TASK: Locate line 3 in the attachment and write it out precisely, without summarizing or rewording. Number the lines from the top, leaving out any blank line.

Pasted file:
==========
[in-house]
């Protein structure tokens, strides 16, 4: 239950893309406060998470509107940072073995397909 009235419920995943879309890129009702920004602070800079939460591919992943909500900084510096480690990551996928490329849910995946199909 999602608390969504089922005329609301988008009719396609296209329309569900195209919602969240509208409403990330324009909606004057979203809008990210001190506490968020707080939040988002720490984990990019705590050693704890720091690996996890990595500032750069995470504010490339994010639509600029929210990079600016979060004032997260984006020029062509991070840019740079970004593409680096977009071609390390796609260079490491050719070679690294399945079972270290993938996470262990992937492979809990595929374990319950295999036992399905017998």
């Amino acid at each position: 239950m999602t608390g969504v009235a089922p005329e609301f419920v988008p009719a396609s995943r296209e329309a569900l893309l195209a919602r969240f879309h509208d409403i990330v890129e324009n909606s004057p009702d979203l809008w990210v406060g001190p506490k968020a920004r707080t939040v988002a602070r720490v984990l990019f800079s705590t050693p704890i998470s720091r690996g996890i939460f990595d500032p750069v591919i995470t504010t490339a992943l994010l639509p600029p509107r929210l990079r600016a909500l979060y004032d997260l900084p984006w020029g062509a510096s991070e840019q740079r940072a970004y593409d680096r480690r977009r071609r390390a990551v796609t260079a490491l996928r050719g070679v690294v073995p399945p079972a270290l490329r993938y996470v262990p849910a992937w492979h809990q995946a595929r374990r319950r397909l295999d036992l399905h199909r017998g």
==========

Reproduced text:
């Amino acid at each position: 239950m999602t608390g969504v009235a089922p005329e609301f419920v988008p009719a396609s995943r296209e329309a569900l893309l195209a919602r969240f879309h509208d409403i990330v890129e324009n909606s004057p009702d979203l809008w990210v406060g001190p506490k968020a920004r707080t939040v988002a602070r720490v984990l990019f800079s705590t050693p704890i998470s720091r690996g996890i939460f990595d500032p750069v591919i995470t504010t490339a992943l994010l639509p600029p509107r929210l990079r600016a909500l979060y004032d997260l900084p984006w020029g062509a510096s991070e840019q740079r940072a970004y593409d680096r480690r977009r071609r390390a990551v796609t260079a490491l996928r050719g070679v690294v073995p399945p079972a270290l490329r993938y996470v262990p849910a992937w492979h809990q995946a595929r374990r319950r397909l295999d036992l399905h199909r017998g």